Although the Cold War with the Union of Soviet Socialist Republics ended when it collapsed in 1991, there is a Cold War-like situation that exists between the US and China.  All because of Taiwan, a former province of China that gained independence in 1949 when the forces of communist Mao Zedong drove the nationalist forces of Chiang Kai Shek out of mainland China to the island of Taiwan.  However, in spite of Taiwan’s independence, China continues to claim her as an integral part of China.  China has been threatening to invade Taiwan since.  But the US passed a law in 1979 that obligates the US to “to provide Taiwan with arms of a defensive character,” and “to maintain the capacity of the United States to resist any resort to force or other forms of coercion that would jeopardize the security, or the social or economic system, of the people of Taiwan.”  That in effect is what binds the US to defend Taiwan from Chinese attack.

Island Chains

Taiwan has thus become the linchpin of the US defense perimeter against China known as the First Island Chain (FIC). It is an imaginary line through Japan, the Ryukyu Islands, Taiwan, Northern Philippines, Borneo, Malaysia, and Vietnam.  If Taiwan falls, the FIC would be broken, which would then allow unimpeded Chinese access to the Western Pacific and right into America’s doorsteps, Guam.  The FIC, therefore, is geographically and strategically important to America’s force projection in the Eastern part of Asia.

The second line of defense is the Second Island Chain (SIC), which runs from Japan through the Bonins, Marianas, the Carolinas, Palau, Papua New Guinea, and Indonesia.  But it is not as important as the FIC, which prevents China from breaking out into the Western Pacific at the Miyako Strait near Okinawa and at the Bashi Channel at the Luzon Strait.  The US and her allies can easily defend both entry points.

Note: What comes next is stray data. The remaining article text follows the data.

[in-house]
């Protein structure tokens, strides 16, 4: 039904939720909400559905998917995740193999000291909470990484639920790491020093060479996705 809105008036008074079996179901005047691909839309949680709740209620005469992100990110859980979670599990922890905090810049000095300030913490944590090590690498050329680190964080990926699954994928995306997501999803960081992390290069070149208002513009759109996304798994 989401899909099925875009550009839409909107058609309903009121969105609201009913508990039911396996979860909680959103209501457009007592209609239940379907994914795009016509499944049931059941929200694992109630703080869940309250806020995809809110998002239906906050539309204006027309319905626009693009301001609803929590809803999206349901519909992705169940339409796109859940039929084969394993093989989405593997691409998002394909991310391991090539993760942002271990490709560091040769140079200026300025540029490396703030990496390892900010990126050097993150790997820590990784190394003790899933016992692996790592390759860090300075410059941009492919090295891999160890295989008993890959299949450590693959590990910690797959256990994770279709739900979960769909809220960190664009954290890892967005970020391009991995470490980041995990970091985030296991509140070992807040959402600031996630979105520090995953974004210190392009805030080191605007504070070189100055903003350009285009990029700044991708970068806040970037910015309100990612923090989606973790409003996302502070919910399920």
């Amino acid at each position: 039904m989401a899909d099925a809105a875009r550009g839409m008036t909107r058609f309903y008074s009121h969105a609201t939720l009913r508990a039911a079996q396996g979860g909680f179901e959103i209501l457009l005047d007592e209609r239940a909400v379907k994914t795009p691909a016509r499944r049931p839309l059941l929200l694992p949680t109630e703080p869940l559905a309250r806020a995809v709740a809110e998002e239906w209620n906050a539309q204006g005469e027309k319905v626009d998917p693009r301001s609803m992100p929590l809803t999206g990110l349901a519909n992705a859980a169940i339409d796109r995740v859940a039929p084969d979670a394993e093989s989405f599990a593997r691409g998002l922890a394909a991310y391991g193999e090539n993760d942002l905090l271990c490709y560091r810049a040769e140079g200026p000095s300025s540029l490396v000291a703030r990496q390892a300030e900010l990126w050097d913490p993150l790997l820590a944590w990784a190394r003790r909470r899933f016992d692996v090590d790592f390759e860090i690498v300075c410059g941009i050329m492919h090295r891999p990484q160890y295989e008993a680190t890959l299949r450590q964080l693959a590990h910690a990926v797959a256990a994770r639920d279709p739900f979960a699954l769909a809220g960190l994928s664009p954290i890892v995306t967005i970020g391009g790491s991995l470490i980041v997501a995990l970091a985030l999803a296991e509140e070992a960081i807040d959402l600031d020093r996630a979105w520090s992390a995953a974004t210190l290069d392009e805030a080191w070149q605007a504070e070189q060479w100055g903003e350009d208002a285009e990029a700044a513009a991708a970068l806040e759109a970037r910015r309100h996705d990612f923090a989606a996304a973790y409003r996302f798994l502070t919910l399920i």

The Quad

 Last March 12, the first-ever virtual summit of the leaders of the Quadrilateral Security Dialogue – known as “The Quad” (i.e., US, Japan, India, and Australia) – was held in an effort to deal with China’s growing economic influence and military threat.  But while the Quad leaders emphasized that the Quad’s agenda is not anti-Beijing, it is exactly the kind of multilateral cooperation that Beijing fears.  In their joint statement, the four leaders reaffirmed their commitment to cooperating on Covid-19, security challenges, and climate change.

South Korea also wanted to join the Quad, which would make it a “Quad Plus” member.  Could this be the beginning of a formal alliance that could eventually include Australia and New Zealand with the intent of containing Chinese aggression and preserving the interests of America and her allies?

If formalized, this alliance could stop China from pursuing military inroads in the South Pacific region like building naval bases in Daru, Papua New Guinea and Vanuatu.  Although both countries have resisted pressure from China in the form of soft power aid and military deployment, negotiation is ongoing.  Daru is only 124 miles from Australia and it’s making Australia and the US nervous.  Daru could be transformed into a naval base and logistical supply center like what happened to Djibouti in East Africa.